I was having a discussion with a colleague the other day, and they made ite very clear that we had to have SSL on this portal server that we were about to roll out.
“Why?” I asked.
“Because it needs to be secure,” he replied.
At that point my mouth started flapping on about why I think SSL is a bunch of crap. Needless to say, I got ignored. (It turns out that the real answer wasn’t that it needed to be secure, but that the clients who will be using it need the illusion that it is secure.)
And then this morning I find this article mentioned on BoingBoing.net. In it Ian Grigg reviews the documented threat model of SSL as described in SSL & TLS by Eric Rescorla. The original threat model for SSL was that the end points (the server and client machines) are secure but the circuit between them is insecure. Ian asserts that this is backwards, the boxes are insecure and the circuit is fine.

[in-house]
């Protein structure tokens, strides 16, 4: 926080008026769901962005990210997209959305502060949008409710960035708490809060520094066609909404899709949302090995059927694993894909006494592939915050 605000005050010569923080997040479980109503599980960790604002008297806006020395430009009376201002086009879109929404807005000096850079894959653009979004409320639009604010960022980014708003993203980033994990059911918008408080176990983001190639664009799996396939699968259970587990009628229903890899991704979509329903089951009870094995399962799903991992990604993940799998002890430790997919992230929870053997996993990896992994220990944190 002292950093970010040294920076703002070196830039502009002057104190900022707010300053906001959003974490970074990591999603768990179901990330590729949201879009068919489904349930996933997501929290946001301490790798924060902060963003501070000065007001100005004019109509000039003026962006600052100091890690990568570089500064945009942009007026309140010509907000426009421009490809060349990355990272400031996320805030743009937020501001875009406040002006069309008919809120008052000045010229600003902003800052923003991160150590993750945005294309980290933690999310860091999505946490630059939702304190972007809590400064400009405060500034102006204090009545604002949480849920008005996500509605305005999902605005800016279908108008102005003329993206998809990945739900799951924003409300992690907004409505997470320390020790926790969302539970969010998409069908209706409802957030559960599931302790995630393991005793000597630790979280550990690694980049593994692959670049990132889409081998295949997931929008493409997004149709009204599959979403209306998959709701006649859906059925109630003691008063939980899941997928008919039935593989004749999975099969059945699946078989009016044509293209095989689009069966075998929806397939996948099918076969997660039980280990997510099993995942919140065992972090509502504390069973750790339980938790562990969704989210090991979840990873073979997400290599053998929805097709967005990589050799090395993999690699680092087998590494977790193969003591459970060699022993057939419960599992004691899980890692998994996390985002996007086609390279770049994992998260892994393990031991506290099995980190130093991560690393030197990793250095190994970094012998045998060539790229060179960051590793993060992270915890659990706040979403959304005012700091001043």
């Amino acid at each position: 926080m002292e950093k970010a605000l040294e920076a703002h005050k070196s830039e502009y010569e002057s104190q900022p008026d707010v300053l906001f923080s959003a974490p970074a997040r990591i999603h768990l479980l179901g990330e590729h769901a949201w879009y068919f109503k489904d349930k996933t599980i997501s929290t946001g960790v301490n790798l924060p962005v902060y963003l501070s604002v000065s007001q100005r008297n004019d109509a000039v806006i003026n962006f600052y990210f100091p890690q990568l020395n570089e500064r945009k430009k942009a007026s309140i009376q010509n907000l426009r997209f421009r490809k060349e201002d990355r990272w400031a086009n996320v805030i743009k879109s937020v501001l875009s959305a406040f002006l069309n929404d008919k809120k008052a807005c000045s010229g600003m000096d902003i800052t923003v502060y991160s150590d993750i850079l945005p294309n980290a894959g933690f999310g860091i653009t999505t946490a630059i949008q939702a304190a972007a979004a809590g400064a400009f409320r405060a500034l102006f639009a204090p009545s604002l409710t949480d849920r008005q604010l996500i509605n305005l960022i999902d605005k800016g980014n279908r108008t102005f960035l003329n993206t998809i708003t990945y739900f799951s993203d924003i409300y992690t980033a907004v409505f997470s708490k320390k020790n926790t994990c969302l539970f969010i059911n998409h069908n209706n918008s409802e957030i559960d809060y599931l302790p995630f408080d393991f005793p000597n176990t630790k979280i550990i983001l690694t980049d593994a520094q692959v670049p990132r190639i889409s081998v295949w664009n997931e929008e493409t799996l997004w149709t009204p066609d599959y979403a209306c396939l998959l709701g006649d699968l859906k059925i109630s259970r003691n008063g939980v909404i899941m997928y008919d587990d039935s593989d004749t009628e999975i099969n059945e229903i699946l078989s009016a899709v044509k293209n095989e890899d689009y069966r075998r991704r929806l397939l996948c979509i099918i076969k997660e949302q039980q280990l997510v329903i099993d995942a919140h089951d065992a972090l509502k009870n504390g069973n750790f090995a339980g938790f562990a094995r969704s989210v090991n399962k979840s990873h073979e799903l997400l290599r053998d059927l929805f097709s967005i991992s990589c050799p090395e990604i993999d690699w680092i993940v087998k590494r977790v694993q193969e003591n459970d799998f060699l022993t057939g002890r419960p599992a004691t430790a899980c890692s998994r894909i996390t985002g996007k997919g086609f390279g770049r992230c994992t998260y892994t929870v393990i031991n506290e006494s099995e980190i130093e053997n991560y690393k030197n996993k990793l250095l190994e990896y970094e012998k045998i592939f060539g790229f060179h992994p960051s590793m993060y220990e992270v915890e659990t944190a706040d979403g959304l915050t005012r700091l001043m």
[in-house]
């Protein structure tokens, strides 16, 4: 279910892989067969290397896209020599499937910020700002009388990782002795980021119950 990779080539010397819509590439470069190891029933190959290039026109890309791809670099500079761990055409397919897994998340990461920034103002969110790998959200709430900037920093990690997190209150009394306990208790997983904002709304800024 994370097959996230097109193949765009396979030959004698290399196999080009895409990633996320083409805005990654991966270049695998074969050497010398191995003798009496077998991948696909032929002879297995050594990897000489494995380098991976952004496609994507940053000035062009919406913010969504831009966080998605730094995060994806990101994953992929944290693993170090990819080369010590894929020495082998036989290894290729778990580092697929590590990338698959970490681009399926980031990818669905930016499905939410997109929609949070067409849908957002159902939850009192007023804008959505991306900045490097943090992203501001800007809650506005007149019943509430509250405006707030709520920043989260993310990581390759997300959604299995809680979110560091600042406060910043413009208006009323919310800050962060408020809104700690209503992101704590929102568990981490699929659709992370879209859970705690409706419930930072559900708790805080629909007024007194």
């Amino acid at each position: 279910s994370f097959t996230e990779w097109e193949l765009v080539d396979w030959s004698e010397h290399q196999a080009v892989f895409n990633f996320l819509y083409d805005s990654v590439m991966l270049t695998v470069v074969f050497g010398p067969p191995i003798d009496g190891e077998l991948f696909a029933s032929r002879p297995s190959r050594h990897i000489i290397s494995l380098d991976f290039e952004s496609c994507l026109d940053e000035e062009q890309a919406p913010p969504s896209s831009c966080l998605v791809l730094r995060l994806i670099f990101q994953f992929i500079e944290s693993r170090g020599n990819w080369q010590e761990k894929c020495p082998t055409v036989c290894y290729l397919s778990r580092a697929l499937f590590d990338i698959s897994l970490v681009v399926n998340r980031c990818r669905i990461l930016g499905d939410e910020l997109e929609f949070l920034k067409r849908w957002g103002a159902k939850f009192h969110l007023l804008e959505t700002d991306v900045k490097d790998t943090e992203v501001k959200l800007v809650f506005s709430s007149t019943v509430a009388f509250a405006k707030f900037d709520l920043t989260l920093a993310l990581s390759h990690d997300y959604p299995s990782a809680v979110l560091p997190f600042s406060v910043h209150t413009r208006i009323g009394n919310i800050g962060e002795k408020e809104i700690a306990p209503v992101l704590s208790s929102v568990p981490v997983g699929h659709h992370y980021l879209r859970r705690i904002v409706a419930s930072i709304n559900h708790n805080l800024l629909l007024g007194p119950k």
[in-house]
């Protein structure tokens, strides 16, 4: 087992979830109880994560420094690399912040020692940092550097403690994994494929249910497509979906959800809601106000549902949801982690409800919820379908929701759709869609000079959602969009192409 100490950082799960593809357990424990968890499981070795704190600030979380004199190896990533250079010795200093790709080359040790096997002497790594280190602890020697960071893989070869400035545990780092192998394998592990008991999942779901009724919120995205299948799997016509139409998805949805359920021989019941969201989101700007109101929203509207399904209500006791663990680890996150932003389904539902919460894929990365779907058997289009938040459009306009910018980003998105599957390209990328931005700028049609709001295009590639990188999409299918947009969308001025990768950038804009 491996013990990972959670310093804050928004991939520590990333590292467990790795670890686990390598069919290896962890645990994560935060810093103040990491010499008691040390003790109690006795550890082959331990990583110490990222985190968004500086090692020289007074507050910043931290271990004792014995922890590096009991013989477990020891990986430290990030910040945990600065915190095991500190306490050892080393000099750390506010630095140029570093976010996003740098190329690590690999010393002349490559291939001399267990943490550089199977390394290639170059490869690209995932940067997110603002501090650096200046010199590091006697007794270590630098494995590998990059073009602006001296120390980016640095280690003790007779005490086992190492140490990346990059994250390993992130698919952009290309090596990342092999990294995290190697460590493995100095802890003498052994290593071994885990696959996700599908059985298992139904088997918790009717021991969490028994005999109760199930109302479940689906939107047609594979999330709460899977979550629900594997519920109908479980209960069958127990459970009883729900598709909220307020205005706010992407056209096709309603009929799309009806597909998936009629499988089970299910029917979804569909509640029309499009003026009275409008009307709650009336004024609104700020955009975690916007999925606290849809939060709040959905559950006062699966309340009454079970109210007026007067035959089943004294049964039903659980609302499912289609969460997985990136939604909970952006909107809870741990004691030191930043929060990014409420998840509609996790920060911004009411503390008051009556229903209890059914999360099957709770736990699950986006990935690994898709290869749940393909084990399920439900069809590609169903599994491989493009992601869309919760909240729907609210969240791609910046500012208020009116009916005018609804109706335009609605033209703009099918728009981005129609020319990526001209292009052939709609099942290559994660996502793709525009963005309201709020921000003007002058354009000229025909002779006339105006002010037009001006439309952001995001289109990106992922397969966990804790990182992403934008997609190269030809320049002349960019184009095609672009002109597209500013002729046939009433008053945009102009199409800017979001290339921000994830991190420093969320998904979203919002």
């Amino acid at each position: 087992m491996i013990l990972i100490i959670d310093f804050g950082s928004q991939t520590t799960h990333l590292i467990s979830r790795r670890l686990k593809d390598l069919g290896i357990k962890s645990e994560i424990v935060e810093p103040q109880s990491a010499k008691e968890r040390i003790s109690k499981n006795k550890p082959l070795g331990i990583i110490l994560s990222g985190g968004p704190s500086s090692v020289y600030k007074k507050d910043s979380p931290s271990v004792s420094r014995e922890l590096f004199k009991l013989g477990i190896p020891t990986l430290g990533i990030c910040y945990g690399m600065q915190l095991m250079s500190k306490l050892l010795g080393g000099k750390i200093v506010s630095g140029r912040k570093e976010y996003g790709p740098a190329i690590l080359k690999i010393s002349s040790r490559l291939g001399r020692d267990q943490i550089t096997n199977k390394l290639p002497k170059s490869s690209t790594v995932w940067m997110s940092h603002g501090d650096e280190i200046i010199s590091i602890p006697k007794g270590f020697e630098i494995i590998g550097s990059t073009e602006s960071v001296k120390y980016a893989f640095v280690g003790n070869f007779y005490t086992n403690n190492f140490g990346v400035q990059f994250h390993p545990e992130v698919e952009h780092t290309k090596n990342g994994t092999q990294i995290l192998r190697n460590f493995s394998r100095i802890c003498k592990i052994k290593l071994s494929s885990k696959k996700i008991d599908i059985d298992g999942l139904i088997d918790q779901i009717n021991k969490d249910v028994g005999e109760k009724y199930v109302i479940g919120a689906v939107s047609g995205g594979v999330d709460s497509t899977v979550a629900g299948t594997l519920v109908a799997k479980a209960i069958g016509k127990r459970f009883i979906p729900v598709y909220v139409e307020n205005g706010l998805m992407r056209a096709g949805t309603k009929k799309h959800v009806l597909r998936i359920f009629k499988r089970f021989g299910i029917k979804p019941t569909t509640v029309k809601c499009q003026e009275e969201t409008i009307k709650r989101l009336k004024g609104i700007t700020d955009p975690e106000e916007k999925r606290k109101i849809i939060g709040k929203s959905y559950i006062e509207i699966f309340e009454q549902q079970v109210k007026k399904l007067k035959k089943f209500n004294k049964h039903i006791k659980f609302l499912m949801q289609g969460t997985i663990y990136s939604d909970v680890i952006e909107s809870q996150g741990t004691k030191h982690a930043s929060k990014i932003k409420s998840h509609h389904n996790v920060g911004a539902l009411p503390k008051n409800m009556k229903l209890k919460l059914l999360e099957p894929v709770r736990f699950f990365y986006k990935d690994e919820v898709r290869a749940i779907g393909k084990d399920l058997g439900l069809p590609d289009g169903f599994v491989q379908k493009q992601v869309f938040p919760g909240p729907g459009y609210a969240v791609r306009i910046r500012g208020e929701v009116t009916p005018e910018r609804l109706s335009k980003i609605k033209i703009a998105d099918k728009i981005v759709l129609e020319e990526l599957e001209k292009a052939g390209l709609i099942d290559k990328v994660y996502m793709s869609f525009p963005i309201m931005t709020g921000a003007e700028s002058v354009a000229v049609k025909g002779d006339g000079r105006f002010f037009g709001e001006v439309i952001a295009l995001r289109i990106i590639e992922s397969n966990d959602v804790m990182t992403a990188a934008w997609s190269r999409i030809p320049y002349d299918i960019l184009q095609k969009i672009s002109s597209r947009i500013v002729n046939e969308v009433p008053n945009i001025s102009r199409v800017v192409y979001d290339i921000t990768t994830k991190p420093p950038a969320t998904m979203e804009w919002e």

I won’t go into a lot of detail here as Ian has done a wonderful job himself, but everyone who recommends technology to other people should read this.
Don’t assume that because you have a little padlock on your browser’s status bar that you are safe. Understand what is really going on.
UPDATE 2004-05-01: It is interesting how time changes your view of things. While I still think that the person I was talking to was high, I don’t blame it on SSL anymore. The problem is really one of understanding what it takes to analyze a system for vulnerabilities, mitigate the risks, etc. SSL is a technology… a tool for mitigating risks. If you haven’t identified your risks before applying security technology, then you are just practicing another form of premature optimization.